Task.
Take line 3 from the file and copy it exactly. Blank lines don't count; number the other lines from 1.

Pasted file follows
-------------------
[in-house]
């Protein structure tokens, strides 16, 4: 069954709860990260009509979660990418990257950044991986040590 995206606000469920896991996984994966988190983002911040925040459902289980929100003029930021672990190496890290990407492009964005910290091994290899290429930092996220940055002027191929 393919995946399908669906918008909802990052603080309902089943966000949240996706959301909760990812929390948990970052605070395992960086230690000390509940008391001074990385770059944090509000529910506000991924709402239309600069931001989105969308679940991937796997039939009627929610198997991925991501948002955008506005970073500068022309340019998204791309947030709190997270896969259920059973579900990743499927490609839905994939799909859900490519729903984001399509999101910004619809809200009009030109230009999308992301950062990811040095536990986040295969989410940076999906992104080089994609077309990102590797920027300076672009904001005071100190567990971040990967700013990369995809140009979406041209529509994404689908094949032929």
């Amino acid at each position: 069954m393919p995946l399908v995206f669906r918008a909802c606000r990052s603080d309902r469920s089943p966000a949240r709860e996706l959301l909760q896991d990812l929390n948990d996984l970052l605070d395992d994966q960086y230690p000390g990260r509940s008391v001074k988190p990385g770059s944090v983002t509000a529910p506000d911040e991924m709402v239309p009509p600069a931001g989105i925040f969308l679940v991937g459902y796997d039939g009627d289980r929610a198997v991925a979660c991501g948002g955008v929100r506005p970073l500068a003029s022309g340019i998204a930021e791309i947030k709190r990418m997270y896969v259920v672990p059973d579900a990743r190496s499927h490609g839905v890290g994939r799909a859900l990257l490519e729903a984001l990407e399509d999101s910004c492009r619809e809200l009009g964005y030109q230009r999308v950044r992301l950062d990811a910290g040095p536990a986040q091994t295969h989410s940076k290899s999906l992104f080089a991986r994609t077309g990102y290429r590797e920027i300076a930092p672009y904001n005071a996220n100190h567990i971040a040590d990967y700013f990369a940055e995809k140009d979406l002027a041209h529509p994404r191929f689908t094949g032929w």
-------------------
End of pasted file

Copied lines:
């Amino acid at each position: 069954m393919p995946l399908v995206f669906r918008a909802c606000r990052s603080d309902r469920s089943p966000a949240r709860e996706l959301l909760q896991d990812l929390n948990d996984l970052l605070d395992d994966q960086y230690p000390g990260r509940s008391v001074k988190p990385g770059s944090v983002t509000a529910p506000d911040e991924m709402v239309p009509p600069a931001g989105i925040f969308l679940v991937g459902y796997d039939g009627d289980r929610a198997v991925a979660c991501g948002g955008v929100r506005p970073l500068a003029s022309g340019i998204a930021e791309i947030k709190r990418m997270y896969v259920v672990p059973d579900a990743r190496s499927h490609g839905v890290g994939r799909a859900l990257l490519e729903a984001l990407e399509d999101s910004c492009r619809e809200l009009g964005y030109q230009r999308v950044r992301l950062d990811a910290g040095p536990a986040q091994t295969h989410s940076k290899s999906l992104f080089a991986r994609t077309g990102y290429r590797e920027i300076a930092p672009y904001n005071a996220n100190h567990i971040a040590d990967y700013f990369a940055e995809k140009d979406l002027a041209h529509p994404r191929f689908t094949g032929w």